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If we exhale in the cold environment, water vapour condenses into little droplets, so we can see it. Why does this condensed cloud disappear so quickly? What happens to it ?

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I guess the water diffuses into a larger volume, the water content per volume drops below the saturation level, and the droplets evaporate.

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  • $\begingroup$ +1 Just want to add that turbulent mixing of breath with cold ambient air is what causes rapid disappearance of cloud. If the flow were laminar you could have seen it a little longer. $\endgroup$ – Deep Dec 16 '16 at 5:40
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Moist exhaled air is at body temperature; when it begins to mix with cooler ambient air, the low partial pressure of water at ambient temperature means that the moisture will form droplets (because it started at higher concentration/partial pressure than cool air allows).

The droplets, then, diffuse with your exhaled breath into a larger volume than your lung volume, and those droplets are in cool and dry ambient air. So, they evaporate. Slowly at first, when volume per drop is high, and surface area is relatively small because of square-cube discrepancy, but faster when the droplets are smaller.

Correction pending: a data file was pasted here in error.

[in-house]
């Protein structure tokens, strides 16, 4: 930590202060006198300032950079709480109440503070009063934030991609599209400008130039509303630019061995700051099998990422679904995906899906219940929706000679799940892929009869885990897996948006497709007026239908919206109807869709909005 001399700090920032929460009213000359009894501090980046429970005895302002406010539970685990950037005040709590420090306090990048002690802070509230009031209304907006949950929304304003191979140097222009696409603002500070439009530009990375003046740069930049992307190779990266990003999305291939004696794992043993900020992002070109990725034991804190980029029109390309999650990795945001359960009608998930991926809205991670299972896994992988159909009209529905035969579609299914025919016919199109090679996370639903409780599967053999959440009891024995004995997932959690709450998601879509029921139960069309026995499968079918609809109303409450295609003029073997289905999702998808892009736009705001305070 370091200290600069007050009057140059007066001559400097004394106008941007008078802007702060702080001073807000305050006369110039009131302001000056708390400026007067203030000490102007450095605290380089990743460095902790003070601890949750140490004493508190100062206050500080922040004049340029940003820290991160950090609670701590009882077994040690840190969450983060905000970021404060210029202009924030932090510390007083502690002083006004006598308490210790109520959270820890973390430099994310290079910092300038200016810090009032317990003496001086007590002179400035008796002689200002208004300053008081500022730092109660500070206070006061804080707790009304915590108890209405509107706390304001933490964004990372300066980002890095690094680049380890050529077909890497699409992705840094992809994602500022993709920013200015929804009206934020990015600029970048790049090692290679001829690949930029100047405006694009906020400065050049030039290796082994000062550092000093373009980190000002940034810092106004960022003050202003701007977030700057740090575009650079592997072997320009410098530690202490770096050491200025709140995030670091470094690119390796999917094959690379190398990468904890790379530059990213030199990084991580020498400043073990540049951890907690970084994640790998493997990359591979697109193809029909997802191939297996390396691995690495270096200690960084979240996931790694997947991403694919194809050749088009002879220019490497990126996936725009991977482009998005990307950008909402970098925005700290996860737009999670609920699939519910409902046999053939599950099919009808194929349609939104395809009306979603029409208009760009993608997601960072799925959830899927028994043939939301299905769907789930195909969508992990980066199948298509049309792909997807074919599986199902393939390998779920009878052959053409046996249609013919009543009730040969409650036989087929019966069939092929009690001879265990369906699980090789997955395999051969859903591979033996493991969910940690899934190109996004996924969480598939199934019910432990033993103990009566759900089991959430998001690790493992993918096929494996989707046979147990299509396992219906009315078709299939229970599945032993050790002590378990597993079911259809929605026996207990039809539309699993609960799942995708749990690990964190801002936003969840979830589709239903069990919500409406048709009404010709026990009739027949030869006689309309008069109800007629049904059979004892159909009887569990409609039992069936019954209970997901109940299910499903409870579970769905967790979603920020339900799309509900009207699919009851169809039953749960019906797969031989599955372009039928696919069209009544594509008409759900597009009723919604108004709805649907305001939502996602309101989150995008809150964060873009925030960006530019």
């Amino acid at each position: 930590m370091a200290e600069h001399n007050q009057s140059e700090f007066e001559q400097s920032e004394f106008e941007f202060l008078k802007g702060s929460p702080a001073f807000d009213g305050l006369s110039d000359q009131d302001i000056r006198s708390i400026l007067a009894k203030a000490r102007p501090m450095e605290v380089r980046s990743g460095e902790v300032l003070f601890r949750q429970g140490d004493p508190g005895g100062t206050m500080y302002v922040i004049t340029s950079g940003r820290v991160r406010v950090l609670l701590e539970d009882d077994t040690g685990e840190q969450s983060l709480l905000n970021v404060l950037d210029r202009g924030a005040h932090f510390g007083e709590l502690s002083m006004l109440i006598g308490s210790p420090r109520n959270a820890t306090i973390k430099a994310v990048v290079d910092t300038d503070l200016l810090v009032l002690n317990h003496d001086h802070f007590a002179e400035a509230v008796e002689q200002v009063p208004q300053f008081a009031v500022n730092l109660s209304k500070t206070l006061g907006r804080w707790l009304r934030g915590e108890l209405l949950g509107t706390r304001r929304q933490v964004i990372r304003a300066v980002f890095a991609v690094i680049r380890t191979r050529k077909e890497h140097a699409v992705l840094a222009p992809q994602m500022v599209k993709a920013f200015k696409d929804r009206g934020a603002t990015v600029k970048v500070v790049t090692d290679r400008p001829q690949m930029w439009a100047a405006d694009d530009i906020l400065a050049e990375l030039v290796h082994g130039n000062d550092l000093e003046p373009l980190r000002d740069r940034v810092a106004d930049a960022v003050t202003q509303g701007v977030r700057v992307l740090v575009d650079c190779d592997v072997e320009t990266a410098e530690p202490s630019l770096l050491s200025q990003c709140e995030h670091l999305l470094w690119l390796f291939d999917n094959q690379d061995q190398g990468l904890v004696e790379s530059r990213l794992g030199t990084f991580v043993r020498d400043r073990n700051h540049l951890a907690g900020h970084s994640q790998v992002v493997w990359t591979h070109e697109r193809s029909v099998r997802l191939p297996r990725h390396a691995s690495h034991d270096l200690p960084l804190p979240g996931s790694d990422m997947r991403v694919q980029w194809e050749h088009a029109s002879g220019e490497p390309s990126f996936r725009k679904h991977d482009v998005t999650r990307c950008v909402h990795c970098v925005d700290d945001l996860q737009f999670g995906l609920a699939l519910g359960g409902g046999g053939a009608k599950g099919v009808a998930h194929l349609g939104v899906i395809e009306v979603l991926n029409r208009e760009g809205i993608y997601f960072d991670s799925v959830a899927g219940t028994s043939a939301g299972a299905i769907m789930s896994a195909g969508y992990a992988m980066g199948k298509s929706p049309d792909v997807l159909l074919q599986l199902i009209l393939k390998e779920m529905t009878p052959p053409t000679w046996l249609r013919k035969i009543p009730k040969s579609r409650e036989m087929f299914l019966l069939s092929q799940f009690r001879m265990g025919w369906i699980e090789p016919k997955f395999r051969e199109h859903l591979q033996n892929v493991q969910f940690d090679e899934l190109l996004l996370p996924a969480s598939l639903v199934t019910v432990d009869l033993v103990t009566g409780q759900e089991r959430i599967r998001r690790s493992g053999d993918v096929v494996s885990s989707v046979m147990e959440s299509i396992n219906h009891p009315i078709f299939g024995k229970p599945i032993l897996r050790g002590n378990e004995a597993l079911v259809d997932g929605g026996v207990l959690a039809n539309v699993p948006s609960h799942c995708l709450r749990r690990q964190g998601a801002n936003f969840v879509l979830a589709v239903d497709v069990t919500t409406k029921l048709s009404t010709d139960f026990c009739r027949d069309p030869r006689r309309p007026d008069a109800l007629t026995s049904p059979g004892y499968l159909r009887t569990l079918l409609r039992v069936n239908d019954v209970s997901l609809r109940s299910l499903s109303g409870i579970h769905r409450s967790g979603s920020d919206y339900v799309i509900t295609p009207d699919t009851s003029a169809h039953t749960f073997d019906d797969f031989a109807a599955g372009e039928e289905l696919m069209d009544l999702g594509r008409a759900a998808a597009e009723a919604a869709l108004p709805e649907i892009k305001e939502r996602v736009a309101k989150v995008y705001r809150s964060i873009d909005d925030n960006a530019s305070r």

One liter of air at body temperature and 95% relative humidity contains 0.04 grams of water. At 0 C, one liter of air at 99% relative humidity contains 0.005 grams of water, so you might expect up to .035grams of condensation. At 0C, and 50% relative humidity, it takes 14 liters of cold air mixed with your exhalation to evaporate that condensate.

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  • $\begingroup$ water evaporates despite the cold temperature? just because ambient air has low concentration of water vapour, I get it right? $\endgroup$ – Gleb Voronchikhin Dec 20 '16 at 9:26
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    $\begingroup$ Yes, the fog dissipates when the ambient air is unsaturated. That doesn't always happen, of course (we get a fair amount of fog in this area, including freezing fog). $\endgroup$ – Whit3rd Dec 20 '16 at 9:40

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